Skip to main content

Carruth, Hayden 1921-2008

Carruth, Hayden 1921-2008


See index for CA sketch: Born August 3, 1921, in Waterbury, CT; died September 29, 2008, in Munnsville, NY. Poet, publisher, magazine editor, educator, and author. Carruth's poetry enabled the reclusive author to offer to others a glimpse of the world as he saw it through the only means possible for him: the written word. For much of his life Carruth was unable to interact with society in a direct manner. A brief period as the editor of the magazine Poetry and an associate editor for the University of Chicago Press was followed by a nervous breakdown that confined him to a mental hospital for nearly two years. For the next twenty years, several of which he spent living in his parents' attic, Carruth's life played out through his solitary writings, which emerged quietly at the rate of approximately one book per year, usually in the form of a poetry collection. He moved from Illinois to a remote farm in northern Vermont, where manual labor sustained his spirit and the pace of the natural world inspired his muse. In the 1970s Carruth emerged from his self-imposed exile and began a series of teaching appointments throughout Vermont. He then taught at Syracuse University in New York from 1979 to 1991 and owned a small publishing enterprise, Crow's Mark Press. Carruth never conquered his social diffidence. He one told CA that he thought of "the whole human race," including himself, as "fundamentally alien," and his relationship with nature as one of alienation and fear. He believed that this state of tension, which permeated his life, also improved his poetry. Carruth was a prolific poet, with dozens of collections of varying size published between 1959 and 2006, but critical acclaim came late in life. He won the poetry award of the National Book Critics Circle in 1992 for Collected Shorter Poems, 1946-1991 and received a National Book Award in 1996 for Scrambled Eggs & Whiskey. Carruth's poetry revealed a stunning intellect, his critics claimed, energetically exploring—or attacking—a sprawling array of topics in language that was verbally restrained and charged with passion at the same time. His earliest work was published in The Crow and the Heart, 1946-1959 (1959), his latest in Toward the Distant Islands: New and Selected Poems (2006). Carruth published miscellaneous nonfiction as well, including the memoir Reluctantly: Autobiographical Essays (1998).



Carruth, Hayden, Reluctantly: Autobiographical Essays, Copper Canyon Press (Port Townsend, WA), 1998.

Contemporary Poets, 7th edition, St. James Press (Detroit, MI), 1981.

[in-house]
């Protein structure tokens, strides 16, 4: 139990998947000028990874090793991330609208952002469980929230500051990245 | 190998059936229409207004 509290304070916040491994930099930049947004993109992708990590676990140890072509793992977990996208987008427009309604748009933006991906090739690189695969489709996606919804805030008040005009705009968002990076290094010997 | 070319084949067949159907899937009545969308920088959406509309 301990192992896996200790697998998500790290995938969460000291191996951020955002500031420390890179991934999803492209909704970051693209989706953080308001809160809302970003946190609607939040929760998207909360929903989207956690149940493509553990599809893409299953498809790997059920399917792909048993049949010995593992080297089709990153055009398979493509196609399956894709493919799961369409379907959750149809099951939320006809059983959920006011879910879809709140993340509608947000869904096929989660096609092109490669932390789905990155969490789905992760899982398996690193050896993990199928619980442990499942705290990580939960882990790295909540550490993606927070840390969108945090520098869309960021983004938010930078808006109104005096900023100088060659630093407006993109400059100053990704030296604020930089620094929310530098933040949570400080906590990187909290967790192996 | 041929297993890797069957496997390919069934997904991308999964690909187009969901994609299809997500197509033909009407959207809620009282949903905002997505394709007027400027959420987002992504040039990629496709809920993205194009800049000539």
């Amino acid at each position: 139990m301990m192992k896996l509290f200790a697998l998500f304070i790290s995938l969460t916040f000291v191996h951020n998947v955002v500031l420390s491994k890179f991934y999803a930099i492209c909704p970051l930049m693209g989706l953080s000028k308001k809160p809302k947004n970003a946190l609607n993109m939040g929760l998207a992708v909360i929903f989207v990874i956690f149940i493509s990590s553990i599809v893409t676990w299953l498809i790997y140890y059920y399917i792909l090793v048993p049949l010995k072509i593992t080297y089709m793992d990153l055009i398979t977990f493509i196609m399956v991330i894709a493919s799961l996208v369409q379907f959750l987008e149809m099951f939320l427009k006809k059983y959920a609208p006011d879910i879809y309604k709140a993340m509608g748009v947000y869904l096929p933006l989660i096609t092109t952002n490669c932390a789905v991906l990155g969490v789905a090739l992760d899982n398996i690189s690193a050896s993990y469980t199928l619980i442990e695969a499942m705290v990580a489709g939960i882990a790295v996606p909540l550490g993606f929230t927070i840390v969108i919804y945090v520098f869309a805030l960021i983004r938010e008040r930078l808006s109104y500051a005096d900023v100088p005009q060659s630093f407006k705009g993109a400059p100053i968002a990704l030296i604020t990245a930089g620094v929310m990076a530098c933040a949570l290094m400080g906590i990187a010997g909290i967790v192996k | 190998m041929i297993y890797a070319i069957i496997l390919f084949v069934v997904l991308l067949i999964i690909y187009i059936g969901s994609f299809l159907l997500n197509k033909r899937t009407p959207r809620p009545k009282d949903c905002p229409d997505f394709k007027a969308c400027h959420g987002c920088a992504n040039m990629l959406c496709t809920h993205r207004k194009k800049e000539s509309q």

Chicago Tribune, October 1, 2008, sec. 1, p. 35.

Los Angeles Times, October 3, 2008, p. B8.

New York Times, October 1, 2008, p. A29; October 2, 2008, p. A4.

Cite this article
Pick a style below, and copy the text for your bibliography.

  • MLA
  • Chicago
  • APA

"Carruth, Hayden 1921-2008." Contemporary Authors. . 19 Jan. 2019 <>.

"Carruth, Hayden 1921-2008." Contemporary Authors. . (January 19, 2019).

"Carruth, Hayden 1921-2008." Contemporary Authors. . Retrieved January 19, 2019 from

Learn more about citation styles

Citation styles gives you the ability to cite reference entries and articles according to common styles from the Modern Language Association (MLA), The Chicago Manual of Style, and the American Psychological Association (APA).

Within the “Cite this article” tool, pick a style to see how all available information looks when formatted according to that style. Then, copy and paste the text into your bibliography or works cited list.

Because each style has its own formatting nuances that evolve over time and not all information is available for every reference entry or article, cannot guarantee each citation it generates. Therefore, it’s best to use citations as a starting point before checking the style against your school or publication’s requirements and the most-recent information available at these sites:

Modern Language Association

The Chicago Manual of Style

American Psychological Association

  • Most online reference entries and articles do not have page numbers. Therefore, that information is unavailable for most content. However, the date of retrieval is often important. Refer to each style’s convention regarding the best way to format page numbers and retrieval dates.
  • In addition to the MLA, Chicago, and APA styles, your school, university, publication, or institution may have its own requirements for citations. Therefore, be sure to refer to those guidelines when editing your bibliography or works cited list.